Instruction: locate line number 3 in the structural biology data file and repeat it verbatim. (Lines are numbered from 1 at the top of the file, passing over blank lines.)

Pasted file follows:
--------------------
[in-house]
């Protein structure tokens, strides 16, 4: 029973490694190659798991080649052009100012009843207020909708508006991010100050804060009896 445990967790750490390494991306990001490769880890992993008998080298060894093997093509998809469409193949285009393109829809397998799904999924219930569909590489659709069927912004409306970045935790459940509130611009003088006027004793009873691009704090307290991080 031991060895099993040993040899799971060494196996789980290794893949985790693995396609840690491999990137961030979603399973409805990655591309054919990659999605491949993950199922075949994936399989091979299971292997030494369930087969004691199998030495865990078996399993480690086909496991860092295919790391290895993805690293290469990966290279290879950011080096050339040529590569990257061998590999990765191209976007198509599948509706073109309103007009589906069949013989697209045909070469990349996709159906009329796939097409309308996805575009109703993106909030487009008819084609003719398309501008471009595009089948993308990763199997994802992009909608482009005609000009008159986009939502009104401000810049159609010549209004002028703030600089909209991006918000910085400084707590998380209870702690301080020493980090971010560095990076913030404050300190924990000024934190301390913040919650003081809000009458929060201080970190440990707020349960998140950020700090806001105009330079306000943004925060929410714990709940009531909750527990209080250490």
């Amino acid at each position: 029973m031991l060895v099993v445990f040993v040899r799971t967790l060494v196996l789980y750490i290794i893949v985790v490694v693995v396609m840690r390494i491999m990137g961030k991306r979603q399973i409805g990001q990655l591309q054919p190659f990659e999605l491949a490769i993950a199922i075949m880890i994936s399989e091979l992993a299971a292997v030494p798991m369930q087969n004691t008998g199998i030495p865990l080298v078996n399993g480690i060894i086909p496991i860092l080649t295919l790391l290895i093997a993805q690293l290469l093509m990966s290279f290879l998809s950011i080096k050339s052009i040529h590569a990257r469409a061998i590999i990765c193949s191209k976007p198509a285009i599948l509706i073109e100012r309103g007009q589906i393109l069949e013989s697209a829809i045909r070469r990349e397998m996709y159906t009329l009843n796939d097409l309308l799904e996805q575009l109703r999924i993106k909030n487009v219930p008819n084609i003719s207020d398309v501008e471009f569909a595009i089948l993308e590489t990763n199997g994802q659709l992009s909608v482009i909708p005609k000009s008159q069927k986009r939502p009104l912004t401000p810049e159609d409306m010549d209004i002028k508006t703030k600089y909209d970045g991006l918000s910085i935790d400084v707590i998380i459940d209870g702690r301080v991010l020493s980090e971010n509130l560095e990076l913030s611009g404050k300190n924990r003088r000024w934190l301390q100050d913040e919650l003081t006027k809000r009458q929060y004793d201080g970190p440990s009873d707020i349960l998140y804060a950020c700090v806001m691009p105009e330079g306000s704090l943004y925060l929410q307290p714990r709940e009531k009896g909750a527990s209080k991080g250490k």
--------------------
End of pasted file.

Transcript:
């Amino acid at each position: 029973m031991l060895v099993v445990f040993v040899r799971t967790l060494v196996l789980y750490i290794i893949v985790v490694v693995v396609m840690r390494i491999m990137g961030k991306r979603q399973i409805g990001q990655l591309q054919p190659f990659e999605l491949a490769i993950a199922i075949m880890i994936s399989e091979l992993a299971a292997v030494p798991m369930q087969n004691t008998g199998i030495p865990l080298v078996n399993g480690i060894i086909p496991i860092l080649t295919l790391l290895i093997a993805q690293l290469l093509m990966s290279f290879l998809s950011i080096k050339s052009i040529h590569a990257r469409a061998i590999i990765c193949s191209k976007p198509a285009i599948l509706i073109e100012r309103g007009q589906i393109l069949e013989s697209a829809i045909r070469r990349e397998m996709y159906t009329l009843n796939d097409l309308l799904e996805q575009l109703r999924i993106k909030n487009v219930p008819n084609i003719s207020d398309v501008e471009f569909a595009i089948l993308e590489t990763n199997g994802q659709l992009s909608v482009i909708p005609k000009s008159q069927k986009r939502p009104l912004t401000p810049e159609d409306m010549d209004i002028k508006t703030k600089y909209d970045g991006l918000s910085i935790d400084v707590i998380i459940d209870g702690r301080v991010l020493s980090e971010n509130l560095e990076l913030s611009g404050k300190n924990r003088r000024w934190l301390q100050d913040e919650l003081t006027k809000r009458q929060y004793d201080g970190p440990s009873d707020i349960l998140y804060a950020c700090v806001m691009p105009e330079g306000s704090l943004y925060l929410q307290p714990r709940e009531k009896g909750a527990s209080k991080g250490k």